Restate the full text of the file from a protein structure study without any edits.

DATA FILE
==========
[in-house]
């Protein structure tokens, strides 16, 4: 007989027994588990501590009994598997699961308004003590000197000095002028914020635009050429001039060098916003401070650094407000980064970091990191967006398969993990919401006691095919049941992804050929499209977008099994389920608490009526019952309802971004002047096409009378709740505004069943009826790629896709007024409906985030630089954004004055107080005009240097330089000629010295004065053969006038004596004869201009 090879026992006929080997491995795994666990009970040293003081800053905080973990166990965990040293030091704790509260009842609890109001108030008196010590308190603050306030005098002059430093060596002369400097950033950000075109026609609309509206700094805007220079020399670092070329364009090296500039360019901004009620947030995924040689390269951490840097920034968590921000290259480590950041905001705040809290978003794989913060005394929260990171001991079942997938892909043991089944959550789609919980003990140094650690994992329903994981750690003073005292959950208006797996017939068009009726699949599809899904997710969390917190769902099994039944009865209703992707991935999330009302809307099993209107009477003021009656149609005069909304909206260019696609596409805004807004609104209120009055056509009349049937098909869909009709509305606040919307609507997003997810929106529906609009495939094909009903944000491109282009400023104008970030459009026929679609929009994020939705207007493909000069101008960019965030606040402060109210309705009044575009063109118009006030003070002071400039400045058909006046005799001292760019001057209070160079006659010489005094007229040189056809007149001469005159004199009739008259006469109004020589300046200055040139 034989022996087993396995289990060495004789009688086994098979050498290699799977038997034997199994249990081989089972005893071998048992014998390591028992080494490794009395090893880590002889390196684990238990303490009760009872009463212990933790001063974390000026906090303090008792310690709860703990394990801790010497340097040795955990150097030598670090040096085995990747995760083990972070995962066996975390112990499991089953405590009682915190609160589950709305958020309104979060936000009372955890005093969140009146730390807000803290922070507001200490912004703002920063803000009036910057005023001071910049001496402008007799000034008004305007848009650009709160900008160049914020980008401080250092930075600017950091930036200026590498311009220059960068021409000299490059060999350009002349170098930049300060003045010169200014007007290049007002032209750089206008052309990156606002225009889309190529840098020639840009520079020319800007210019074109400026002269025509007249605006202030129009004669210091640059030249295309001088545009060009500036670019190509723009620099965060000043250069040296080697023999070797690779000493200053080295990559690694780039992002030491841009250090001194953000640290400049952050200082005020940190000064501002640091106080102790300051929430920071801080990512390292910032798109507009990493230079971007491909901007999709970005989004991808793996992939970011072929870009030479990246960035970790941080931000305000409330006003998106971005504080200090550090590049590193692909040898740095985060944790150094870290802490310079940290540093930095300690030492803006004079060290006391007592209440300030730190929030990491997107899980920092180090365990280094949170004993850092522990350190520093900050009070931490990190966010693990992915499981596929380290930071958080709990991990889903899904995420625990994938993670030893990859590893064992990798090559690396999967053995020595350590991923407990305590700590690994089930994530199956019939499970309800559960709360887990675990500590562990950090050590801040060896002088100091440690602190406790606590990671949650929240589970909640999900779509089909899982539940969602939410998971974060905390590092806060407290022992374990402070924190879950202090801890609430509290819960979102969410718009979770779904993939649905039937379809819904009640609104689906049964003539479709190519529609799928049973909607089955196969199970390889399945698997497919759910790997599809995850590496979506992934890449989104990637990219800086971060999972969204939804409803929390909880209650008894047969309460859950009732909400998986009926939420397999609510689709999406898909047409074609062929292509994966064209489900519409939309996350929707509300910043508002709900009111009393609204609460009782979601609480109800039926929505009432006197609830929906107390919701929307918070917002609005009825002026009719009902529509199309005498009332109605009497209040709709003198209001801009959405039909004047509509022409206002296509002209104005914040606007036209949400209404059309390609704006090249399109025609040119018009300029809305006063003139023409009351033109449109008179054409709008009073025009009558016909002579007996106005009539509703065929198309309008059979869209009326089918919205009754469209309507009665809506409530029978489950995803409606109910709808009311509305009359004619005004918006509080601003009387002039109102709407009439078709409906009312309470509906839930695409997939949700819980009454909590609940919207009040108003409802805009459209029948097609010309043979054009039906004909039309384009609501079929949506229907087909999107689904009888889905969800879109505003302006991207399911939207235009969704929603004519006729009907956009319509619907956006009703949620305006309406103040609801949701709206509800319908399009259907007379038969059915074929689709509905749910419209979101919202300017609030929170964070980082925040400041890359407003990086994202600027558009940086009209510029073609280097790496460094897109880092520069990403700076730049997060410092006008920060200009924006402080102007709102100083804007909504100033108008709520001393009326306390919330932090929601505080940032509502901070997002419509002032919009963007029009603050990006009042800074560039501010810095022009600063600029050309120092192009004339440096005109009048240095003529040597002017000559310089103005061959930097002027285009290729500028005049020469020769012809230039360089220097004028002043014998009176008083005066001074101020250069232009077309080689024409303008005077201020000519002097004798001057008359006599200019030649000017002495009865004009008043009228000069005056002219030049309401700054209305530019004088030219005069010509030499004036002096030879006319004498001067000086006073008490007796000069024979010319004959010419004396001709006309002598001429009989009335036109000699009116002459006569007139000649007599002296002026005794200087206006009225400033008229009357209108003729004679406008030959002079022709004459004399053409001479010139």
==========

[in-house]
């Protein structure tokens, strides 16, 4: 007989027994588990501590009994598997699961308004003590000197000095002028914020635009050429001039060098916003401070650094407000980064970091990191967006398969993990919401006691095919049941992804050929499209977008099994389920608490009526019952309802971004002047096409009378709740505004069943009826790629896709007024409906985030630089954004004055107080005009240097330089000629010295004065053969006038004596004869201009 090879026992006929080997491995795994666990009970040293003081800053905080973990166990965990040293030091704790509260009842609890109001108030008196010590308190603050306030005098002059430093060596002369400097950033950000075109026609609309509206700094805007220079020399670092070329364009090296500039360019901004009620947030995924040689390269951490840097920034968590921000290259480590950041905001705040809290978003794989913060005394929260990171001991079942997938892909043991089944959550789609919980003990140094650690994992329903994981750690003073005292959950208006797996017939068009009726699949599809899904997710969390917190769902099994039944009865209703992707991935999330009302809307099993209107009477003021009656149609005069909304909206260019696609596409805004807004609104209120009055056509009349049937098909869909009709509305606040919307609507997003997810929106529906609009495939094909009903944000491109282009400023104008970030459009026929679609929009994020939705207007493909000069101008960019965030606040402060109210309705009044575009063109118009006030003070002071400039400045058909006046005799001292760019001057209070160079006659010489005094007229040189056809007149001469005159004199009739008259006469109004020589300046200055040139 034989022996087993396995289990060495004789009688086994098979050498290699799977038997034997199994249990081989089972005893071998048992014998390591028992080494490794009395090893880590002889390196684990238990303490009760009872009463212990933790001063974390000026906090303090008792310690709860703990394990801790010497340097040795955990150097030598670090040096085995990747995760083990972070995962066996975390112990499991089953405590009682915190609160589950709305958020309104979060936000009372955890005093969140009146730390807000803290922070507001200490912004703002920063803000009036910057005023001071910049001496402008007799000034008004305007848009650009709160900008160049914020980008401080250092930075600017950091930036200026590498311009220059960068021409000299490059060999350009002349170098930049300060003045010169200014007007290049007002032209750089206008052309990156606002225009889309190529840098020639840009520079020319800007210019074109400026002269025509007249605006202030129009004669210091640059030249295309001088545009060009500036670019190509723009620099965060000043250069040296080697023999070797690779000493200053080295990559690694780039992002030491841009250090001194953000640290400049952050200082005020940190000064501002640091106080102790300051929430920071801080990512390292910032798109507009990493230079971007491909901007999709970005989004991808793996992939970011072929870009030479990246960035970790941080931000305000409330006003998106971005504080200090550090590049590193692909040898740095985060944790150094870290802490310079940290540093930095300690030492803006004079060290006391007592209440300030730190929030990491997107899980920092180090365990280094949170004993850092522990350190520093900050009070931490990190966010693990992915499981596929380290930071958080709990991990889903899904995420625990994938993670030893990859590893064992990798090559690396999967053995020595350590991923407990305590700590690994089930994530199956019939499970309800559960709360887990675990500590562990950090050590801040060896002088100091440690602190406790606590990671949650929240589970909640999900779509089909899982539940969602939410998971974060905390590092806060407290022992374990402070924190879950202090801890609430509290819960979102969410718009979770779904993939649905039937379809819904009640609104689906049964003539479709190519529609799928049973909607089955196969199970390889399945698997497919759910790997599809995850590496979506992934890449989104990637990219800086971060999972969204939804409803929390909880209650008894047969309460859950009732909400998986009926939420397999609510689709999406898909047409074609062929292509994966064209489900519409939309996350929707509300910043508002709900009111009393609204609460009782979601609480109800039926929505009432006197609830929906107390919701929307918070917002609005009825002026009719009902529509199309005498009332109605009497209040709709003198209001801009959405039909004047509509022409206002296509002209104005914040606007036209949400209404059309390609704006090249399109025609040119018009300029809305006063003139023409009351033109449109008179054409709008009073025009009558016909002579007996106005009539509703065929198309309008059979869209009326089918919205009754469209309507009665809506409530029978489950995803409606109910709808009311509305009359004619005004918006509080601003009387002039109102709407009439078709409906009312309470509906839930695409997939949700819980009454909590609940919207009040108003409802805009459209029948097609010309043979054009039906004909039309384009609501079929949506229907087909999107689904009888889905969800879109505003302006991207399911939207235009969704929603004519006729009907956009319509619907956006009703949620305006309406103040609801949701709206509800319908399009259907007379038969059915074929689709509905749910419209979101919202300017609030929170964070980082925040400041890359407003990086994202600027558009940086009209510029073609280097790496460094897109880092520069990403700076730049997060410092006008920060200009924006402080102007709102100083804007909504100033108008709520001393009326306390919330932090929601505080940032509502901070997002419509002032919009963007029009603050990006009042800074560039501010810095022009600063600029050309120092192009004339440096005109009048240095003529040597002017000559310089103005061959930097002027285009290729500028005049020469020769012809230039360089220097004028002043014998009176008083005066001074101020250069232009077309080689024409303008005077201020000519002097004798001057008359006599200019030649000017002495009865004009008043009228000069005056002219030049309401700054209305530019004088030219005069010509030499004036002096030879006319004498001067000086006073008490007796000069024979010319004959010419004396001709006309002598001429009989009335036109000699009116002459006569007139000649007599002296002026005794200087206006009225400033008229009357209108003729004679406008030959002079022709004459004399053409001479010139």